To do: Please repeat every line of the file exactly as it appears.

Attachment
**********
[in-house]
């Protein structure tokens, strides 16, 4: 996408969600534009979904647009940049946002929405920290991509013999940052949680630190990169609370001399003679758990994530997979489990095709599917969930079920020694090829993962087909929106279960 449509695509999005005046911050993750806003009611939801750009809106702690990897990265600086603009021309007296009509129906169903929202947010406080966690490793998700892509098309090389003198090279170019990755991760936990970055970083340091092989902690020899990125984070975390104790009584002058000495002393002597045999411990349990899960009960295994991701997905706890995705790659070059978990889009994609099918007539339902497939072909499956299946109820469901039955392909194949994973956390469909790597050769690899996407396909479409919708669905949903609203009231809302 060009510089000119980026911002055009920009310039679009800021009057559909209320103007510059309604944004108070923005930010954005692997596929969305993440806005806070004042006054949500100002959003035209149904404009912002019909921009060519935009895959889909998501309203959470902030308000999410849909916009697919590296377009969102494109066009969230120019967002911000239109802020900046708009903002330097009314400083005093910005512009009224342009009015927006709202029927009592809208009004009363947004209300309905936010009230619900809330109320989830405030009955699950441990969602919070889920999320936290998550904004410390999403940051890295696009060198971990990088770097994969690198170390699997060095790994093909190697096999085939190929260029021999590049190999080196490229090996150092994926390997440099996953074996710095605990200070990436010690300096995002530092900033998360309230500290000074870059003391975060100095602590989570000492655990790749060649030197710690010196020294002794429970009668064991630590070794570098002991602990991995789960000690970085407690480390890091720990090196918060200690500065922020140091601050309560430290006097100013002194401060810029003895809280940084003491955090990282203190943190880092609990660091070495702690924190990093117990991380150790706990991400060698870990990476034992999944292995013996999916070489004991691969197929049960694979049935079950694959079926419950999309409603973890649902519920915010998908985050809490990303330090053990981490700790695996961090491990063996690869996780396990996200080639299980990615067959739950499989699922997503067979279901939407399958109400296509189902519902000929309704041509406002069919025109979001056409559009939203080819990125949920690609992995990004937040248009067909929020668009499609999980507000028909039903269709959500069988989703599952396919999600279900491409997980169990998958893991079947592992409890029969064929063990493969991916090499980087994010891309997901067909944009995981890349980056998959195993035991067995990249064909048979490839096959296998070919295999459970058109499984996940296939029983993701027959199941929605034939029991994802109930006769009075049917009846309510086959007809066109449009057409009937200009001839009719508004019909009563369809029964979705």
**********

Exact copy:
[in-house]
């Protein structure tokens, strides 16, 4: 996408969600534009979904647009940049946002929405920290991509013999940052949680630190990169609370001399003679758990994530997979489990095709599917969930079920020694090829993962087909929106279960 449509695509999005005046911050993750806003009611939801750009809106702690990897990265600086603009021309007296009509129906169903929202947010406080966690490793998700892509098309090389003198090279170019990755991760936990970055970083340091092989902690020899990125984070975390104790009584002058000495002393002597045999411990349990899960009960295994991701997905706890995705790659070059978990889009994609099918007539339902497939072909499956299946109820469901039955392909194949994973956390469909790597050769690899996407396909479409919708669905949903609203009231809302 060009510089000119980026911002055009920009310039679009800021009057559909209320103007510059309604944004108070923005930010954005692997596929969305993440806005806070004042006054949500100002959003035209149904404009912002019909921009060519935009895959889909998501309203959470902030308000999410849909916009697919590296377009969102494109066009969230120019967002911000239109802020900046708009903002330097009314400083005093910005512009009224342009009015927006709202029927009592809208009004009363947004209300309905936010009230619900809330109320989830405030009955699950441990969602919070889920999320936290998550904004410390999403940051890295696009060198971990990088770097994969690198170390699997060095790994093909190697096999085939190929260029021999590049190999080196490229090996150092994926390997440099996953074996710095605990200070990436010690300096995002530092900033998360309230500290000074870059003391975060100095602590989570000492655990790749060649030197710690010196020294002794429970009668064991630590070794570098002991602990991995789960000690970085407690480390890091720990090196918060200690500065922020140091601050309560430290006097100013002194401060810029003895809280940084003491955090990282203190943190880092609990660091070495702690924190990093117990991380150790706990991400060698870990990476034992999944292995013996999916070489004991691969197929049960694979049935079950694959079926419950999309409603973890649902519920915010998908985050809490990303330090053990981490700790695996961090491990063996690869996780396990996200080639299980990615067959739950499989699922997503067979279901939407399958109400296509189902519902000929309704041509406002069919025109979001056409559009939203080819990125949920690609992995990004937040248009067909929020668009499609999980507000028909039903269709959500069988989703599952396919999600279900491409997980169990998958893991079947592992409890029969064929063990493969991916090499980087994010891309997901067909944009995981890349980056998959195993035991067995990249064909048979490839096959296998070919295999459970058109499984996940296939029983993701027959199941929605034939029991994802109930006769009075049917009846309510086959007809066109449009057409009937200009001839009719508004019909009563369809029964979705």